As the disc is rotated, people see different colours from the different black arcs. And, as the reporter noted, if “. . the direction of rotation is reversed, the order of these tints is also reversed. The cause of these appearances does not appear to have been exactly worked out.”

An ‘Artificial Spectrum Top’, devised by Mr. C. E. Benham, and sold by Messrs Newton and Co., furnishes an interesting phenomenon to students of physiological optics. The top consist of a disc, one half of which is black, while the other half has twelve concentric circles drawn upon it. Each arc subtends an angle of forty-five degrees. In the first quadrant there are three such concentric arcs, in the next three more, and so on; the only difference being that the arcs are parts of circles of which the radii increase in arithmetic progression. Each quadrant thus contains a group of arcs differing in length from those of the other quadrants. The curious point is that when this disc is revolved, the impression of different colours is produced upon the retina.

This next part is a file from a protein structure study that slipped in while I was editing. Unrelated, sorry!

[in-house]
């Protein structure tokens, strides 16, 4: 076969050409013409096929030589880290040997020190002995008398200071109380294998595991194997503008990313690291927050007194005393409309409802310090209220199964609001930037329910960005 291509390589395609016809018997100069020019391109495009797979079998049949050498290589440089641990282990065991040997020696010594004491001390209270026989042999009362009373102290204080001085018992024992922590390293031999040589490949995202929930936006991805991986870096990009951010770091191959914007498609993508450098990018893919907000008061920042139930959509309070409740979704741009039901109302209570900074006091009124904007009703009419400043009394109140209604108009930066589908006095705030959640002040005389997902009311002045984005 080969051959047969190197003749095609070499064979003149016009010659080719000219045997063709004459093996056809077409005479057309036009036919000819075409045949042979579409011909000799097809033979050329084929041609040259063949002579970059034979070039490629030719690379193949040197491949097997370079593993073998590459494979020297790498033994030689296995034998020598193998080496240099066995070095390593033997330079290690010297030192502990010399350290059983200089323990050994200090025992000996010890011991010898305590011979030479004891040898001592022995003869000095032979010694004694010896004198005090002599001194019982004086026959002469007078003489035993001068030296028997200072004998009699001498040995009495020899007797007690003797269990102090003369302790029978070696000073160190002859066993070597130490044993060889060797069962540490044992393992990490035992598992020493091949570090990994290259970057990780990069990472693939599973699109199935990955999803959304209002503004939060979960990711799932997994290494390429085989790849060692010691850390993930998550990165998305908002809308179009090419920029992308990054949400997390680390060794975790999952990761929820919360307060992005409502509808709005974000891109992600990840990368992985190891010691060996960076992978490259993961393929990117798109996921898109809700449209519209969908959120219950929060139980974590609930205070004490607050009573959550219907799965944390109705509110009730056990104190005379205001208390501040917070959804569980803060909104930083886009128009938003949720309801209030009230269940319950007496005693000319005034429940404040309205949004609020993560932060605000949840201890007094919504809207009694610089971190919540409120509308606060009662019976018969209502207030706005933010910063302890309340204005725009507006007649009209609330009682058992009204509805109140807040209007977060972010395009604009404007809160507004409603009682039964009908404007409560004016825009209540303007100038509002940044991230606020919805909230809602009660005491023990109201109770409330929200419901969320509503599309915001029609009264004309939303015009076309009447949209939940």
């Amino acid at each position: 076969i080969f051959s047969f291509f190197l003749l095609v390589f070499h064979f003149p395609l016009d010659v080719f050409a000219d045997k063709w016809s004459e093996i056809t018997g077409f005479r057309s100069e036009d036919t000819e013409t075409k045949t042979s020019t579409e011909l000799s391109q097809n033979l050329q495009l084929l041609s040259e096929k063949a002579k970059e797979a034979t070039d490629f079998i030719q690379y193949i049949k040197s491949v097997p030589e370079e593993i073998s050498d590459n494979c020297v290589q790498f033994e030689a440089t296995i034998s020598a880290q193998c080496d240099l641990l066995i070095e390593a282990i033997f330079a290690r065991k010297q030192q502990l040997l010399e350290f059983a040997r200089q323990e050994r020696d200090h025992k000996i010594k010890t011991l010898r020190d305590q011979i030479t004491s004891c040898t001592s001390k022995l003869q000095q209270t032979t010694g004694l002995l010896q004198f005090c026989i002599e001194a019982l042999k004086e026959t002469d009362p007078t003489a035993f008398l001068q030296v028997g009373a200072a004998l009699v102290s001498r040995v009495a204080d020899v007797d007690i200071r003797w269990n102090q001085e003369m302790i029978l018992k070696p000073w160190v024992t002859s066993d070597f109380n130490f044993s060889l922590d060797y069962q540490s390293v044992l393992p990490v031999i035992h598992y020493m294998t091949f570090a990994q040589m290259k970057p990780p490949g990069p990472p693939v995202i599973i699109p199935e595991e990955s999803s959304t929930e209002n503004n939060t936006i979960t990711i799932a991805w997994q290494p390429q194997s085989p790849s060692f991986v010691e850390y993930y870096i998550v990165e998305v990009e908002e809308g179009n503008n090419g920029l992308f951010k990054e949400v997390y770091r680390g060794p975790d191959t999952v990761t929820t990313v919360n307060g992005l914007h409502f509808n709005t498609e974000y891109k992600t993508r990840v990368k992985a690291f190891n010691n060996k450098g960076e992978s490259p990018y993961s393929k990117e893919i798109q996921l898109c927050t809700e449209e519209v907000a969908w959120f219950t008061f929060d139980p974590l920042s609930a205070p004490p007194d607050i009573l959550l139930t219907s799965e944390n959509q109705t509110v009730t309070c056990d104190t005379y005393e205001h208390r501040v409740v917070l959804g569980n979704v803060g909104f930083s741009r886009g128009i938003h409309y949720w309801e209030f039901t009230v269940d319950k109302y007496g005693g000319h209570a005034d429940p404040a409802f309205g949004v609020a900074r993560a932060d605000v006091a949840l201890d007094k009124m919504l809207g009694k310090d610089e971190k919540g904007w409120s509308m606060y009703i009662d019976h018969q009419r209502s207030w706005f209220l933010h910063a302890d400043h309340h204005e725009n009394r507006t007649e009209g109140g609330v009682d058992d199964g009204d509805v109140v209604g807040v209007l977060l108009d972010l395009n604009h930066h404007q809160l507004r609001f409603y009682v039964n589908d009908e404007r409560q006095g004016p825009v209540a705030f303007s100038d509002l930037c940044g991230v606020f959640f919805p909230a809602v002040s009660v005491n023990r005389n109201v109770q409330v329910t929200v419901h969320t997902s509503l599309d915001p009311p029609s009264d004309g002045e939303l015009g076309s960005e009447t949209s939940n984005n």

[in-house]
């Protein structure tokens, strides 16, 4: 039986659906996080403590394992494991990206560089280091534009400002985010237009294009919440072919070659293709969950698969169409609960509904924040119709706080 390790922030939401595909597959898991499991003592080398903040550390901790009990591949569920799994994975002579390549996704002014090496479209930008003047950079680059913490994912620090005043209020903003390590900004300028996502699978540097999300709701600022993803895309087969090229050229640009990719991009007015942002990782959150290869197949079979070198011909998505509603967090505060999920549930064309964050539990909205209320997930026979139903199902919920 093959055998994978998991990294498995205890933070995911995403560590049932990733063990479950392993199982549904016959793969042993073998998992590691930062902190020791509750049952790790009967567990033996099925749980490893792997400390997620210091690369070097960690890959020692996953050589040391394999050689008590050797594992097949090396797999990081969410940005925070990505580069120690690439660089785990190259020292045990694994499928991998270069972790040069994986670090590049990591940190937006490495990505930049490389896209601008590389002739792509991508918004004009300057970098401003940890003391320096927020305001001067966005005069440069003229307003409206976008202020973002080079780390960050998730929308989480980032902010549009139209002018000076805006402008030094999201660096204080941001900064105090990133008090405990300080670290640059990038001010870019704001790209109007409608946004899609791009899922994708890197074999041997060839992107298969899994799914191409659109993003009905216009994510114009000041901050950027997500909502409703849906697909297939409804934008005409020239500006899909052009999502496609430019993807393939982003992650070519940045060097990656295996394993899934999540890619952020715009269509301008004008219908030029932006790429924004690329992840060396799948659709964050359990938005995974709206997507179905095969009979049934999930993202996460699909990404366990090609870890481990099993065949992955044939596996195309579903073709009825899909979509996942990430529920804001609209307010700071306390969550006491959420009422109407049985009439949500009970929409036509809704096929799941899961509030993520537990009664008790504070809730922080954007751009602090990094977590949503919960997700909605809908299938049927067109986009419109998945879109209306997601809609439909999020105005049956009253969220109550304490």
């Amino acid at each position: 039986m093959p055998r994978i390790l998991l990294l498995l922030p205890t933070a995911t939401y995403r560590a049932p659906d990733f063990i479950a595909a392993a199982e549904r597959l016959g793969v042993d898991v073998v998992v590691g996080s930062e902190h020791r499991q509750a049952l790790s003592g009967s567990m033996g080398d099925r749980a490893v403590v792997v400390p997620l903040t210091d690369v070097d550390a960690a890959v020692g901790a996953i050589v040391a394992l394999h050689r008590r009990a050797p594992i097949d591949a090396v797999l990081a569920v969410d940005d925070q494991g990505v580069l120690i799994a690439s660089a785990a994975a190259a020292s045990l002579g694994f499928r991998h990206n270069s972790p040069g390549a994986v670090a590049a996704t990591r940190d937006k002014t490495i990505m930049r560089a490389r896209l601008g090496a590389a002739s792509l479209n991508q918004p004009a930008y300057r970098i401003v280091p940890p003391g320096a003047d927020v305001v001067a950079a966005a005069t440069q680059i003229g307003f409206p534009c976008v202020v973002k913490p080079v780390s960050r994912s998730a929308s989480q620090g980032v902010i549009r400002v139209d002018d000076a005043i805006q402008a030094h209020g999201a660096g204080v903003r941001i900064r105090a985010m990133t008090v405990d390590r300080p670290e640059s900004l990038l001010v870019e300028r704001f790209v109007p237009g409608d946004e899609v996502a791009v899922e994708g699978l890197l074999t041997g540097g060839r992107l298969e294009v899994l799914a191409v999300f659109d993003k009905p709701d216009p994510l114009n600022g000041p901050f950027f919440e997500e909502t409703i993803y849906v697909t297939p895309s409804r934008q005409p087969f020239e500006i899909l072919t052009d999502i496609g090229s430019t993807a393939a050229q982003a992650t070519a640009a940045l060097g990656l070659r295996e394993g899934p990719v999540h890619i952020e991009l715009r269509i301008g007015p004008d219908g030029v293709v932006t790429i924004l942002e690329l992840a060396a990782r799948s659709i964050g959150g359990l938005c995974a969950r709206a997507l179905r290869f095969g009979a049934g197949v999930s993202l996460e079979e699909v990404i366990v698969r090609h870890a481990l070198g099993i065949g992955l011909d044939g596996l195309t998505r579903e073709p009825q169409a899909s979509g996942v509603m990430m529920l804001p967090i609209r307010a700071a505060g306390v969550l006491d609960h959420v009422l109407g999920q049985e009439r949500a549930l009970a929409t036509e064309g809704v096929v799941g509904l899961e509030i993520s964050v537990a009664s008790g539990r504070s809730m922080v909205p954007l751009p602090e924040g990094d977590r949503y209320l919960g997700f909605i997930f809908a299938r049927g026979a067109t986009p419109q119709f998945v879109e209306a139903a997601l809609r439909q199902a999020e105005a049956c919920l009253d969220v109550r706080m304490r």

(Nature , 51 (1309), November 29, 1894, 113–114.)

There followed an animated correspondence, during which Benham stepped in. Illuminate the top with a bright sodium flame, he said, and you will see a very clear blue, and a very clear red. And now the controversy heats up: immediately underneath, in the same issue, Professor Liveing retorts that he has seen no such colours: the phenomenon is obviously a subjective one. Clearly there is room for more research here.